Newcastle Museum

Newcastle Museum

The concept for the new museum was to create a cohesive complement to the heavy brick structures through a lightness of form and touch. The new building elements were conceived as a series of floating cloud-like roof forms that hover in between the heavy masonry of the existing workshops. These white cloud-like forms draw in natural light, and shade and protect visitors and exhibits, while also creating a new sense of entry and central orientation for the museum circulation.
Newcastle Museum is composed of a series of reused, late-turn-of-the-century brick railway workshop structures located within the Honeysuckle waterfront urban regeneration precinct. This project involved the complete refit of these important heritage buildings with new facilities and exhibitions as well as the construction of a new welcoming ‘Link’ building that interconnects all the disparate areas of the redesigned museum.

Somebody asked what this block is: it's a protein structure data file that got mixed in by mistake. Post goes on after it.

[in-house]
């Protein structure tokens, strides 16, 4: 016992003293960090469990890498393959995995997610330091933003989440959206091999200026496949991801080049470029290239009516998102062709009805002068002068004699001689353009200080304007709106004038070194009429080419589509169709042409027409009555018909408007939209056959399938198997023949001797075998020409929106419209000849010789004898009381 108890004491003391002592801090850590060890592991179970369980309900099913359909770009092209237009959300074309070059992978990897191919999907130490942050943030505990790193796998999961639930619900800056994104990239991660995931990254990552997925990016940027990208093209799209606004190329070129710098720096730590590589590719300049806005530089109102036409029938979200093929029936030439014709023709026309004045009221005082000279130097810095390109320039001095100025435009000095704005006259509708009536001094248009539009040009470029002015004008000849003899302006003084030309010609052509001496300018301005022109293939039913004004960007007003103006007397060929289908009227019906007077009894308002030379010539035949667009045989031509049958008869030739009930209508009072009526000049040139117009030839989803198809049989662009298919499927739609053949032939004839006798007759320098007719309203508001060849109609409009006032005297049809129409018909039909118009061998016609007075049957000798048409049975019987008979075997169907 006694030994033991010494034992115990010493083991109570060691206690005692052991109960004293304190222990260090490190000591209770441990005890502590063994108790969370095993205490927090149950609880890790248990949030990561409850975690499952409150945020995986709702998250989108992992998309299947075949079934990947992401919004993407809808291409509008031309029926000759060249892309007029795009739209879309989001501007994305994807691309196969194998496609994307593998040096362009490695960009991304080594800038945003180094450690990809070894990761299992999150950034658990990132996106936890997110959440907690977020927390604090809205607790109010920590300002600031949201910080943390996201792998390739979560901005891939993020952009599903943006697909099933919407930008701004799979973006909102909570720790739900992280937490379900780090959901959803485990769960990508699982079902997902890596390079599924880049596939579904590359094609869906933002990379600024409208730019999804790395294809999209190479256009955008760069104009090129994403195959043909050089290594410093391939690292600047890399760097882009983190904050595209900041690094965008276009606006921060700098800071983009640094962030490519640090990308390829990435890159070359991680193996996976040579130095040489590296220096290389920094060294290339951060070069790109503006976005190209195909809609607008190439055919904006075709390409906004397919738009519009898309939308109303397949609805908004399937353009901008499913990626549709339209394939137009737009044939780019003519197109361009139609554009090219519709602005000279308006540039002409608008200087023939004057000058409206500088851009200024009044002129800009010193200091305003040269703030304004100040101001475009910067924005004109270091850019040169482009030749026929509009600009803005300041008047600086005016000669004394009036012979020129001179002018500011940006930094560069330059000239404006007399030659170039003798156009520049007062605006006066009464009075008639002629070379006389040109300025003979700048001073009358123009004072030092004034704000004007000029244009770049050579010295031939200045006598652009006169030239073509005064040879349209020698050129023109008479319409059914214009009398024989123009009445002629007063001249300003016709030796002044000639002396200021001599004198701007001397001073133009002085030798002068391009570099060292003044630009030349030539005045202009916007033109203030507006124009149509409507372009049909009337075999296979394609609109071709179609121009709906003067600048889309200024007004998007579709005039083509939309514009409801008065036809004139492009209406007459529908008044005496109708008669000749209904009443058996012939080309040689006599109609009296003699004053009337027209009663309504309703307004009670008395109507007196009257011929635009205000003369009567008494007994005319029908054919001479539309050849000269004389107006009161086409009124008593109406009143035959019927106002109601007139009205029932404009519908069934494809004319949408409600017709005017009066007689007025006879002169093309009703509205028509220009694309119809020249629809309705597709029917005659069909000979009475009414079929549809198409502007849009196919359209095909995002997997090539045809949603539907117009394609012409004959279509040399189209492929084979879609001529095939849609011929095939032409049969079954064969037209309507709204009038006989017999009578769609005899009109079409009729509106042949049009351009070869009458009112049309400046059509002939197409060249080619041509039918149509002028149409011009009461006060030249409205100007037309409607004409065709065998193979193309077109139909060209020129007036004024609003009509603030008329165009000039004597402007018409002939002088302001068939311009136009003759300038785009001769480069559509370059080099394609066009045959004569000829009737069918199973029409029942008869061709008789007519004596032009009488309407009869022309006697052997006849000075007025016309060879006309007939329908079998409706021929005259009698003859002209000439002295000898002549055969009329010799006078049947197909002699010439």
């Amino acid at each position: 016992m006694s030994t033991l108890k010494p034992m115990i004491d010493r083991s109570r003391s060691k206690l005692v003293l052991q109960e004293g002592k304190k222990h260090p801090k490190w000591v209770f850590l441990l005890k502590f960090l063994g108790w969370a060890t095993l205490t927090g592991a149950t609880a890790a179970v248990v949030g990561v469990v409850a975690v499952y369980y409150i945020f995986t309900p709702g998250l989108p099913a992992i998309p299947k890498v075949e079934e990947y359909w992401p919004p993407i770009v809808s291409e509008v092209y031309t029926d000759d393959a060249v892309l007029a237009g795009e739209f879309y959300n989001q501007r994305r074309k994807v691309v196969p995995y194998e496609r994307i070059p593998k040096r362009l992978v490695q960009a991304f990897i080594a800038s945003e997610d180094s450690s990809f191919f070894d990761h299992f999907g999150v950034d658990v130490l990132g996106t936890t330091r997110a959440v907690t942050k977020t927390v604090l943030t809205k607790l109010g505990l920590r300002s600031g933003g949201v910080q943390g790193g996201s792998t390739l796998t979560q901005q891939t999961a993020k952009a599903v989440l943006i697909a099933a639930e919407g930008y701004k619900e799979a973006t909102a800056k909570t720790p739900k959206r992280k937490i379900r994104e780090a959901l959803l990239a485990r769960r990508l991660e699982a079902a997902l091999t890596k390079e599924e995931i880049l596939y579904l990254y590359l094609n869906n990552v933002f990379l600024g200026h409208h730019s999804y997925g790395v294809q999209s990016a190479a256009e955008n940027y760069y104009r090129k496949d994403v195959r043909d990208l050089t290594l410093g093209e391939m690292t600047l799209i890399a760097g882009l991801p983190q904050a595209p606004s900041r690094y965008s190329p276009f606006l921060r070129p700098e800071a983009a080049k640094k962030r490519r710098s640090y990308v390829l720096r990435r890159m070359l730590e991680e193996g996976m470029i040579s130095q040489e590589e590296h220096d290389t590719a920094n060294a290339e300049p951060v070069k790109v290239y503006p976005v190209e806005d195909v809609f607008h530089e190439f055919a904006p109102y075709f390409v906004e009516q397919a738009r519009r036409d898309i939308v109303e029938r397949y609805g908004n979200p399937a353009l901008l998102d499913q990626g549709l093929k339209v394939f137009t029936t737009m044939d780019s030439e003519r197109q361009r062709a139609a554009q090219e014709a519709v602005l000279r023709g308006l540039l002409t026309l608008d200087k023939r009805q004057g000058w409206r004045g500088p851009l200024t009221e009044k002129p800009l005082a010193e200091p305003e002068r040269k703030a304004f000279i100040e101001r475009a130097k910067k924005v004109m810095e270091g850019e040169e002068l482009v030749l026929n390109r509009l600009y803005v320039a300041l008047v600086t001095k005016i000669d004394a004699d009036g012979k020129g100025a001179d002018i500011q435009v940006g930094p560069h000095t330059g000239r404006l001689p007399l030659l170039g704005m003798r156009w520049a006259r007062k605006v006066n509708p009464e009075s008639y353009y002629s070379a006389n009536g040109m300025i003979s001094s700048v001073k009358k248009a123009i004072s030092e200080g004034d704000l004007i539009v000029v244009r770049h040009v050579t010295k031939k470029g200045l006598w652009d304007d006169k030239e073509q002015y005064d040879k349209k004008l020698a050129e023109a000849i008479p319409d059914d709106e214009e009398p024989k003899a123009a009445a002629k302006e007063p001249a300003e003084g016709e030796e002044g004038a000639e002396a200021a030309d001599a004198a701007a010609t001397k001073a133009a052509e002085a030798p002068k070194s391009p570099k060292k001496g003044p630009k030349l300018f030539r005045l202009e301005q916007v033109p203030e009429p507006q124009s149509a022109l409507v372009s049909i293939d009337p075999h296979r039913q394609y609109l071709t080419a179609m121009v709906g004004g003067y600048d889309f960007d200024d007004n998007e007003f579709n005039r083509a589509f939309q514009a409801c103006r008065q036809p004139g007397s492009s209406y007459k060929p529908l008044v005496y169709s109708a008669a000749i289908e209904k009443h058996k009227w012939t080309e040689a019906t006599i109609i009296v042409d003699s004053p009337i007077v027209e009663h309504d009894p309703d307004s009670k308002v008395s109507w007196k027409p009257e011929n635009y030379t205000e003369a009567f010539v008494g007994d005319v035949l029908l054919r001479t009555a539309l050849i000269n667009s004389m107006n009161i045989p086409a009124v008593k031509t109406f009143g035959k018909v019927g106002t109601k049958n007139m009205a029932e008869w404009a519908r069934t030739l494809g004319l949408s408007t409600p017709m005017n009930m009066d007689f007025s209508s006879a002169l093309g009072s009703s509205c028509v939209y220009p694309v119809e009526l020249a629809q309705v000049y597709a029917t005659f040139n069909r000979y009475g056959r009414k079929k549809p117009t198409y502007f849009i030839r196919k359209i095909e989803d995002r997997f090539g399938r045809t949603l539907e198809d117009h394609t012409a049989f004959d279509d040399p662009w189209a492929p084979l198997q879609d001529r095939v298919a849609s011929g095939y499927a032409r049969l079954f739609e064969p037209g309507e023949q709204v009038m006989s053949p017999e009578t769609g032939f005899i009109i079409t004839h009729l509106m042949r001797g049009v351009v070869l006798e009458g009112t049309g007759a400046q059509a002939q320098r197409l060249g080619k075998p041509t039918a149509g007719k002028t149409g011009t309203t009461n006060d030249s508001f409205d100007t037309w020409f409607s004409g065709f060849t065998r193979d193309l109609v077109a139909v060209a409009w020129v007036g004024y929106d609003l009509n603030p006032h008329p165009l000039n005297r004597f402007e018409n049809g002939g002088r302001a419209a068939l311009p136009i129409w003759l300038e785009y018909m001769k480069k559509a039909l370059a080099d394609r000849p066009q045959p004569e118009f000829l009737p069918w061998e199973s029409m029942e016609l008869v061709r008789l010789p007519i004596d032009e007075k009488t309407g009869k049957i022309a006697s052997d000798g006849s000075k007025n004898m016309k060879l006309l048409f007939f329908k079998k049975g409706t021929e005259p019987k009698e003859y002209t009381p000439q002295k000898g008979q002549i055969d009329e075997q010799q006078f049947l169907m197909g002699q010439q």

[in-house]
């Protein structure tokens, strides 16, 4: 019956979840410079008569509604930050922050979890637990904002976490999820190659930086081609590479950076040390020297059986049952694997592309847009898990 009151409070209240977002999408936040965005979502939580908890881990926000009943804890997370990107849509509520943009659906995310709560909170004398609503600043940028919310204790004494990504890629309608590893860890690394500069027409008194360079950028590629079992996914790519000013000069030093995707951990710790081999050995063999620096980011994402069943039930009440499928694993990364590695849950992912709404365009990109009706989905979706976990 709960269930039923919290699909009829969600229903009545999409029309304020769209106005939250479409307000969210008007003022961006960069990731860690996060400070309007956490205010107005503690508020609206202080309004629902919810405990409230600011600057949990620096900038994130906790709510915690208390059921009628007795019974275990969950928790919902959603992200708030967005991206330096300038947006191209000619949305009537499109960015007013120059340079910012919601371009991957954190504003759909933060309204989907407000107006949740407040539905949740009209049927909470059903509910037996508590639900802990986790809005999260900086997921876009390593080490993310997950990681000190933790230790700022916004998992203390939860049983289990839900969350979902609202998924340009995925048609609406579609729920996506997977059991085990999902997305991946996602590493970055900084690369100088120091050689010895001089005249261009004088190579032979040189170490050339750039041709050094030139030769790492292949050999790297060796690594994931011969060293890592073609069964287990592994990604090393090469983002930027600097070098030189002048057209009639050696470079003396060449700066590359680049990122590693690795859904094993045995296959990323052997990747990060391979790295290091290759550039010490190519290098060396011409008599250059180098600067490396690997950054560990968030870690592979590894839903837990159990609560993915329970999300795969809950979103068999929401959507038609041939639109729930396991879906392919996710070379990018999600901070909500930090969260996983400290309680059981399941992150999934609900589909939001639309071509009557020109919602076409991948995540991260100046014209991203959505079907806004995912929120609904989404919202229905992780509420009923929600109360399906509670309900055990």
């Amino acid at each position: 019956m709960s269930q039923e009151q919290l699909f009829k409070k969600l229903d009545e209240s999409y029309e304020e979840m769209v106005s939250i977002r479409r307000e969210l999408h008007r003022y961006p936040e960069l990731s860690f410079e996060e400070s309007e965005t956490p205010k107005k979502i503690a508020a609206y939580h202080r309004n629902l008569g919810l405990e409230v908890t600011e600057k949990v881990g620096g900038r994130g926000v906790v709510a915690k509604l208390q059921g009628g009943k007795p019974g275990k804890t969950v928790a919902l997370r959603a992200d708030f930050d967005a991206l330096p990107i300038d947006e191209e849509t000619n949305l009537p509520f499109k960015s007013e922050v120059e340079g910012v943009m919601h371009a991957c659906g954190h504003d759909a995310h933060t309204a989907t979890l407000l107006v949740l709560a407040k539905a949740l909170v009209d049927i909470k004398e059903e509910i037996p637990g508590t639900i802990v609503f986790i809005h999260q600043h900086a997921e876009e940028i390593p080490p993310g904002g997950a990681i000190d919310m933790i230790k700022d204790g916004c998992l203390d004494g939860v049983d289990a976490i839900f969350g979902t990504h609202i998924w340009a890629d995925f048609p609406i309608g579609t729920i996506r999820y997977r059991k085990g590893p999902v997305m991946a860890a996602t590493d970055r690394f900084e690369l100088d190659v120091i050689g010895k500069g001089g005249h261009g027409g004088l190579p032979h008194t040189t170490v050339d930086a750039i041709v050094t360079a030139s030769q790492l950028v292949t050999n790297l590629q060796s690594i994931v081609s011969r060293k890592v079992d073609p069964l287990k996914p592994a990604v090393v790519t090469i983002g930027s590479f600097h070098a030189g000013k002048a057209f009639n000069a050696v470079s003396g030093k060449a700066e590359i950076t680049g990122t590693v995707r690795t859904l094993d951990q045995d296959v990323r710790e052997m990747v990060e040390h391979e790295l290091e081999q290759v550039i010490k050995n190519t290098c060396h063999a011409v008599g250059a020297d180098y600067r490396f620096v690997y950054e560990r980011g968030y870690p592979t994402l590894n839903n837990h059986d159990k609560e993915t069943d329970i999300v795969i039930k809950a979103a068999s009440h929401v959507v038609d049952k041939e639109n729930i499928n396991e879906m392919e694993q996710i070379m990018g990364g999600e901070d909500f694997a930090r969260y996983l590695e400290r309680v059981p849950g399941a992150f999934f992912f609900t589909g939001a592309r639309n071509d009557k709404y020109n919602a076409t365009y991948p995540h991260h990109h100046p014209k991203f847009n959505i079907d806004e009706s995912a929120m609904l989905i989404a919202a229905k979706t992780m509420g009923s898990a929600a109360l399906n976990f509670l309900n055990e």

Below the floating roof forms is the Link structure in steel and glass that accommodates the foyer, temporary exhibition and circulation areas. This structure is joined to the adjacent workshop buildings via a series of metal tube-like forms that create extended threshold transition zones into the differing exhibition volumes. Interconnected in this way are the Blacksmith’s and Wheel Shop (1880), the Locomotive Boiler Shop (1887), and the New Erecting Shop (1920).

The Link is a fully glazed volume protected by the lightweight cloud-like canopy structure that floats between the existing buildings. The glazed façades are offset from the existing heritage walls, enabling the walls to be both protected and revealed to view.

A new entry and courtyard with a gently raised lawn create an ingress from the railway station and contribute to the bridging of the line that has long divided the city from its waterfront.

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